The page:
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I've been looking for some things that the new pope has said while a Cardinal. Whatever I find, I'll post here. Please add to the collection, and feel free to post excerpts you like of what has already been linked to.

For English translations of Pope Francis' homilies and letters, please visit There is a good collection there, most dating from 2008.
Here is an interview with him from 2012: “Careerism and vanity: Sins of the Church”.

An excerpt:

Quote:In his speech during the Consistory and in his homily on Sunday 19th February, the Pope stressed the fact that the cardinalate is a service and that the Church cannot build itself. What are your thoughts on Benedict XVI’s words? 

“I was struck by the imagery evoked by the Pope, who talked about James and John and the tensions between the first followers of Jesus on who should be first. This shows us that certain attitudes and arguments have existed in the Church since the beginning. And this should not shock us. The cardinalate is a service is, it is not an award to be bragged about. Vanity, showing off, is an attitude that reduces spirituality to a worldly thing, which is the worst sin that could be committed in the Church. This is affirmed in the final pages of the book entitled Méditation sur l’Église, by Henri De Lubac. Spiritual worldliness is a form of religious anthropocentrism that has Gnostic elements. Careerism and the search for a promotion come under the category of spiritual worldliness. An example I often use to illustrate the reality of vanity, is this: look at the peacock; it’s beautiful if you look at it from the front. But if you look at it from behind, you discover the truth… Whoever gives in to such self-absorbed vanity has huge misery hiding inside them.”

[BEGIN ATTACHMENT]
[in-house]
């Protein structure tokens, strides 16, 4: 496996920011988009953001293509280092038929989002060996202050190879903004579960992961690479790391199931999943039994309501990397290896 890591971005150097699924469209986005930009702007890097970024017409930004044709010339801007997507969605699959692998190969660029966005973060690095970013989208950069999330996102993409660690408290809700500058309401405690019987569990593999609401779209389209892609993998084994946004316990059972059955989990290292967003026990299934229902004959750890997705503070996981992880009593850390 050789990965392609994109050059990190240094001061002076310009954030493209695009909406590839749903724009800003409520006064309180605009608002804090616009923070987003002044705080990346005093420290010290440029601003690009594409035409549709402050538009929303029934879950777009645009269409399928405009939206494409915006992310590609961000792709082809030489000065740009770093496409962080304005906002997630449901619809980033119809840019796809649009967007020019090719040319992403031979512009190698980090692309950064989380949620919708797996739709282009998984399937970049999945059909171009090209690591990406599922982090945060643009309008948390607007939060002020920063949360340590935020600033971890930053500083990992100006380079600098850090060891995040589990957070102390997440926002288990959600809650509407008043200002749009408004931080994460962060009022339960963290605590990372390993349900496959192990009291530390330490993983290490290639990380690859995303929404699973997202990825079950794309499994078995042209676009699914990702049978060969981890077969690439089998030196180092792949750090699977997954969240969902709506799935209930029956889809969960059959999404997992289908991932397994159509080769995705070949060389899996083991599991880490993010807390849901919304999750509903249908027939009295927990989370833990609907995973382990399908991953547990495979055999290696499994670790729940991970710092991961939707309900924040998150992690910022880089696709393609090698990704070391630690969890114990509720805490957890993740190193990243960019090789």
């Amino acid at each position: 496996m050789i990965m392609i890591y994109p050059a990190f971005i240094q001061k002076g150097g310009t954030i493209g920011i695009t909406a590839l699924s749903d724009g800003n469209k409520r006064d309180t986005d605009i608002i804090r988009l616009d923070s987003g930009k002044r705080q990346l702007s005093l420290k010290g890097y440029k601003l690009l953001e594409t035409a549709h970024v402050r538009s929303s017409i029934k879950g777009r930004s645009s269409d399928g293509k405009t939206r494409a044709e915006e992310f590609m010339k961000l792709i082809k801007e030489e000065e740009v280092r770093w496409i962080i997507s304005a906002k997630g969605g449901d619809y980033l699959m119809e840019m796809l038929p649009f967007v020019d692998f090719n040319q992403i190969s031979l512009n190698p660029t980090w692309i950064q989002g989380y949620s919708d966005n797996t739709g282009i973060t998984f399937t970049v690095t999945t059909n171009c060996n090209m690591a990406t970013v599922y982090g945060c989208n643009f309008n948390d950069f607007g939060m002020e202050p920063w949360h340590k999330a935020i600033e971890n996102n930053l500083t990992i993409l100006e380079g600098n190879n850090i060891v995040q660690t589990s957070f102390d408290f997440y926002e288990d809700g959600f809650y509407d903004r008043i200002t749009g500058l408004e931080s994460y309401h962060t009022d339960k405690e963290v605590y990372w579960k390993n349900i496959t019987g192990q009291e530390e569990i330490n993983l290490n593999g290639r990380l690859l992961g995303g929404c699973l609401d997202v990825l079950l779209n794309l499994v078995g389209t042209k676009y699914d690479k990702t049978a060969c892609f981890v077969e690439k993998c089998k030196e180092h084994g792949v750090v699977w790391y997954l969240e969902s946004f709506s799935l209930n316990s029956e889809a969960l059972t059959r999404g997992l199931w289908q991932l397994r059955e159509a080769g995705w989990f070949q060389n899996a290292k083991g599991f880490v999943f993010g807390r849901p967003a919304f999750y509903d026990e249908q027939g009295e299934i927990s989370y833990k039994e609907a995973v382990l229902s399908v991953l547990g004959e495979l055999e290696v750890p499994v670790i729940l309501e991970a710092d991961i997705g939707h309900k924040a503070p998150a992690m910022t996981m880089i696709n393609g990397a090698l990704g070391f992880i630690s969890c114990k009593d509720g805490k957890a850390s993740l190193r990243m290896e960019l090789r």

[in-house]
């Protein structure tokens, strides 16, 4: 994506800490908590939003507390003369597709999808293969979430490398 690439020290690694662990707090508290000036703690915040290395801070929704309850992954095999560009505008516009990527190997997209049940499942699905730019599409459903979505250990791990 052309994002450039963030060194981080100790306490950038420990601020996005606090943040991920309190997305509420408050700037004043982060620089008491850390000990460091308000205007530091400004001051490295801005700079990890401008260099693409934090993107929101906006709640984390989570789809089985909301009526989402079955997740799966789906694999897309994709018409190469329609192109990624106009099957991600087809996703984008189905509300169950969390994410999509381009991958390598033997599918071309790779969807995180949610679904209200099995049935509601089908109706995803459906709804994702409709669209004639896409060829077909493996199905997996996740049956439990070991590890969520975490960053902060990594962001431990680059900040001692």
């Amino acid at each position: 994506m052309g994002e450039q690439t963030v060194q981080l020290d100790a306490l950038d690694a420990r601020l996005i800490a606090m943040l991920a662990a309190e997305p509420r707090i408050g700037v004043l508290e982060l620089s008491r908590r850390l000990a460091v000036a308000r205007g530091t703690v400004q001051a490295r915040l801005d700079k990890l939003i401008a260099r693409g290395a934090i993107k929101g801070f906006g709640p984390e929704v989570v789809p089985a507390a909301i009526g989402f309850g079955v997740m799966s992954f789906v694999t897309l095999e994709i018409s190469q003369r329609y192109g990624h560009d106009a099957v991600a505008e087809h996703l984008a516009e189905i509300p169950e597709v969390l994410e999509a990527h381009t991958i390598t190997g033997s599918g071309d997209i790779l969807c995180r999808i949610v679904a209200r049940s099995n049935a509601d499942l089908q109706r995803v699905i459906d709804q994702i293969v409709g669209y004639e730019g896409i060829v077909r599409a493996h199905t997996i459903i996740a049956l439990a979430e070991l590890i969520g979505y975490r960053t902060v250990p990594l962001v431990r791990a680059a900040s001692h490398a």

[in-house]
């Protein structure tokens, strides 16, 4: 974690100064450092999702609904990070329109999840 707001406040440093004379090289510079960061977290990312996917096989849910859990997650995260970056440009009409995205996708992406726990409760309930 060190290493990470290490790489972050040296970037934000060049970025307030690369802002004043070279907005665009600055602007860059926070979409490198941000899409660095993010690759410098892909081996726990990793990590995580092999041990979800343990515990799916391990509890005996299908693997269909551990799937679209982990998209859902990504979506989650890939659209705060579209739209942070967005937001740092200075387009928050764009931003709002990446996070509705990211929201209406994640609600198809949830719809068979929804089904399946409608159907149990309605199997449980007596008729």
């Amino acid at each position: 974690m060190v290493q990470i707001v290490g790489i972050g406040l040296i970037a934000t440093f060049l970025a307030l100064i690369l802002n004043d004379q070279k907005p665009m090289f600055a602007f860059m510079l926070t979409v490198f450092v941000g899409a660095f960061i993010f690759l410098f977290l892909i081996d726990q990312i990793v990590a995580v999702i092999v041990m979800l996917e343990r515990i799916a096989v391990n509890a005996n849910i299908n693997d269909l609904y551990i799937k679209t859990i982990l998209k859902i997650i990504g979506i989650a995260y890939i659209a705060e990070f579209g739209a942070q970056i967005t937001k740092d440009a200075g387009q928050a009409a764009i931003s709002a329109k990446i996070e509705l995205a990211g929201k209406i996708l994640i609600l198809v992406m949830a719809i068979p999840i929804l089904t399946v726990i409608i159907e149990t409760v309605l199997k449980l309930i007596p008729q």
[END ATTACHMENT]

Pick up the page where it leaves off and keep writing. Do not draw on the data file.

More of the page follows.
What does a cardinal’s role really involve then? 

“Cardinals are not NGO representatives, but servants of the Lord, inspired by the Holy Spirit, which is the One who is really able to differentiate charismas, unifying them in the Church. A cardinal must be able to difference between charismas and at the same time look towards unity. Aware that the creator of difference and unity is the Holy Spirit itself. Cardinals who do not enter this frame of mind, in my view, are not cardinals in the way Benedict XVI would like them to be.”